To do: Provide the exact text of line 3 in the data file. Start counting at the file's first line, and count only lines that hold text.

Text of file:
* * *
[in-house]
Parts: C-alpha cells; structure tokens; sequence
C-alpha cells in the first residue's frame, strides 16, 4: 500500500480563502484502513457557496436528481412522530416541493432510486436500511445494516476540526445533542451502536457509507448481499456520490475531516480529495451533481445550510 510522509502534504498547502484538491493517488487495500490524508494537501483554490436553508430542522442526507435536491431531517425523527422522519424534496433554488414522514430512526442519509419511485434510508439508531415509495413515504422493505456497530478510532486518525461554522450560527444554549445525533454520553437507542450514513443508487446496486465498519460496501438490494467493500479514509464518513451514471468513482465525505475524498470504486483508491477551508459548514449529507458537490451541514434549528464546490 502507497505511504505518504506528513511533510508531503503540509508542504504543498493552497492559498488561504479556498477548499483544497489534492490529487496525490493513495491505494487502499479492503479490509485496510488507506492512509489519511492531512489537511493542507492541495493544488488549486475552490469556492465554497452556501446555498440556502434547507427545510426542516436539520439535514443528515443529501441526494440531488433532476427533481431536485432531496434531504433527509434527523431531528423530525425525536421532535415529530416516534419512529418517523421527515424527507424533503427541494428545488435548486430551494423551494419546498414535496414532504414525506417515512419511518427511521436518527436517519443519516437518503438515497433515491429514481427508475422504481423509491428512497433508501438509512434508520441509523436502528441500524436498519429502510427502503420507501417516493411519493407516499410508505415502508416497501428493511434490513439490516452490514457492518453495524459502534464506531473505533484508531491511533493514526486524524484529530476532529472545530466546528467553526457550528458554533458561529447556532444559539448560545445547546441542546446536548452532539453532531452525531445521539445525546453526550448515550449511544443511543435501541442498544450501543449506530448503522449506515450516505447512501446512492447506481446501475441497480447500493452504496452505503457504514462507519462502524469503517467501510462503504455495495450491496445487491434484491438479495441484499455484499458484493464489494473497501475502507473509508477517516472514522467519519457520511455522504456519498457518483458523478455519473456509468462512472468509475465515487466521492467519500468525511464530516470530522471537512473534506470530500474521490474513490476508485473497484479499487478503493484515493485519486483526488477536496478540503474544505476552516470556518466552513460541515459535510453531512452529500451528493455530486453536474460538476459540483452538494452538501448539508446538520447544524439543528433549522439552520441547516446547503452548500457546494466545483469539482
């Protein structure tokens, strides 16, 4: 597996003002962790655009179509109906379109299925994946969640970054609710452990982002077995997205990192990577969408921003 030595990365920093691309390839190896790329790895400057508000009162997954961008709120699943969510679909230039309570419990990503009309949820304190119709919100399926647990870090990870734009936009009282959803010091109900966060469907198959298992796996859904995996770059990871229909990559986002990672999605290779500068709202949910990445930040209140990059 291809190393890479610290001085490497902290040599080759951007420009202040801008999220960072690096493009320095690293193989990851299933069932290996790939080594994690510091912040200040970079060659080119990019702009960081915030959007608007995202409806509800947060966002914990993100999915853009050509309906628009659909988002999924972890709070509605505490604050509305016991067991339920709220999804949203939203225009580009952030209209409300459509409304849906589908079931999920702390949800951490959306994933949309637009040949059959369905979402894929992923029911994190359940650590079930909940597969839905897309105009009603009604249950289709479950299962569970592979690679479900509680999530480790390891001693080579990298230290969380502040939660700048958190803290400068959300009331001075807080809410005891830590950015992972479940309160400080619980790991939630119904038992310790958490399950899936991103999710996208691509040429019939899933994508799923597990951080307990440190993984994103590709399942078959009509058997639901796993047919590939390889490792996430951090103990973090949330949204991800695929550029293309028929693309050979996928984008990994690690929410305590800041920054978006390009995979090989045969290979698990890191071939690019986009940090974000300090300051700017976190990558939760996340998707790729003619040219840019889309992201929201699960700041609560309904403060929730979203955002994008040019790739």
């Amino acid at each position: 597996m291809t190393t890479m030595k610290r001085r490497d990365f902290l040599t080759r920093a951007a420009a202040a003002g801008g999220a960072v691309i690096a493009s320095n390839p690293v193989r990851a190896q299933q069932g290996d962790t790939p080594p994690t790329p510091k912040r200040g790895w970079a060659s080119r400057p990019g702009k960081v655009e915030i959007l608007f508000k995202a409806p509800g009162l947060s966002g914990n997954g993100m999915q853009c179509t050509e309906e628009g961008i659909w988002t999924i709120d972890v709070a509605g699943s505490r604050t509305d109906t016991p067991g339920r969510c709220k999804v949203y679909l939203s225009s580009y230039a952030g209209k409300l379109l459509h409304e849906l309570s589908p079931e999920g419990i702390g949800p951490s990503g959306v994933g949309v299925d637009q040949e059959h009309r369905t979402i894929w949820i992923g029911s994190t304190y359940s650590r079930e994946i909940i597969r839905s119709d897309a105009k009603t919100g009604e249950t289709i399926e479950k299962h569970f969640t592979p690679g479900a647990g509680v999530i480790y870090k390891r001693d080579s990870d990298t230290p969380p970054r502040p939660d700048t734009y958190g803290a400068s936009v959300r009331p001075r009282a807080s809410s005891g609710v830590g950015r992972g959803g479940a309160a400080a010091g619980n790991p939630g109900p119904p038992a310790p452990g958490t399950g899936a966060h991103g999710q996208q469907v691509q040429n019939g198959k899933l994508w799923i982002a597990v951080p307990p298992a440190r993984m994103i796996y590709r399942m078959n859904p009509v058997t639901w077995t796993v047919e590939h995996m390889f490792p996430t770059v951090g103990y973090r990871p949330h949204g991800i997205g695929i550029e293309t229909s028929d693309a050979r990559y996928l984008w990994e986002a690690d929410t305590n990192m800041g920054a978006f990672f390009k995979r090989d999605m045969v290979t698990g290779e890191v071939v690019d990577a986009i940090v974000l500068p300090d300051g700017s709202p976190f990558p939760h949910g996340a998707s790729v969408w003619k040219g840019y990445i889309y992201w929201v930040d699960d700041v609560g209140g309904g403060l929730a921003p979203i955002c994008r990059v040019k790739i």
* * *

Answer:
C-alpha cells in the first residue's frame, strides 16, 4: 500500500480563502484502513457557496436528481412522530416541493432510486436500511445494516476540526445533542451502536457509507448481499456520490475531516480529495451533481445550510 510522509502534504498547502484538491493517488487495500490524508494537501483554490436553508430542522442526507435536491431531517425523527422522519424534496433554488414522514430512526442519509419511485434510508439508531415509495413515504422493505456497530478510532486518525461554522450560527444554549445525533454520553437507542450514513443508487446496486465498519460496501438490494467493500479514509464518513451514471468513482465525505475524498470504486483508491477551508459548514449529507458537490451541514434549528464546490 502507497505511504505518504506528513511533510508531503503540509508542504504543498493552497492559498488561504479556498477548499483544497489534492490529487496525490493513495491505494487502499479492503479490509485496510488507506492512509489519511492531512489537511493542507492541495493544488488549486475552490469556492465554497452556501446555498440556502434547507427545510426542516436539520439535514443528515443529501441526494440531488433532476427533481431536485432531496434531504433527509434527523431531528423530525425525536421532535415529530416516534419512529418517523421527515424527507424533503427541494428545488435548486430551494423551494419546498414535496414532504414525506417515512419511518427511521436518527436517519443519516437518503438515497433515491429514481427508475422504481423509491428512497433508501438509512434508520441509523436502528441500524436498519429502510427502503420507501417516493411519493407516499410508505415502508416497501428493511434490513439490516452490514457492518453495524459502534464506531473505533484508531491511533493514526486524524484529530476532529472545530466546528467553526457550528458554533458561529447556532444559539448560545445547546441542546446536548452532539453532531452525531445521539445525546453526550448515550449511544443511543435501541442498544450501543449506530448503522449506515450516505447512501446512492447506481446501475441497480447500493452504496452505503457504514462507519462502524469503517467501510462503504455495495450491496445487491434484491438479495441484499455484499458484493464489494473497501475502507473509508477517516472514522467519519457520511455522504456519498457518483458523478455519473456509468462512472468509475465515487466521492467519500468525511464530516470530522471537512473534506470530500474521490474513490476508485473497484479499487478503493484515493485519486483526488477536496478540503474544505476552516470556518466552513460541515459535510453531512452529500451528493455530486453536474460538476459540483452538494452538501448539508446538520447544524439543528433549522439552520441547516446547503452548500457546494466545483469539482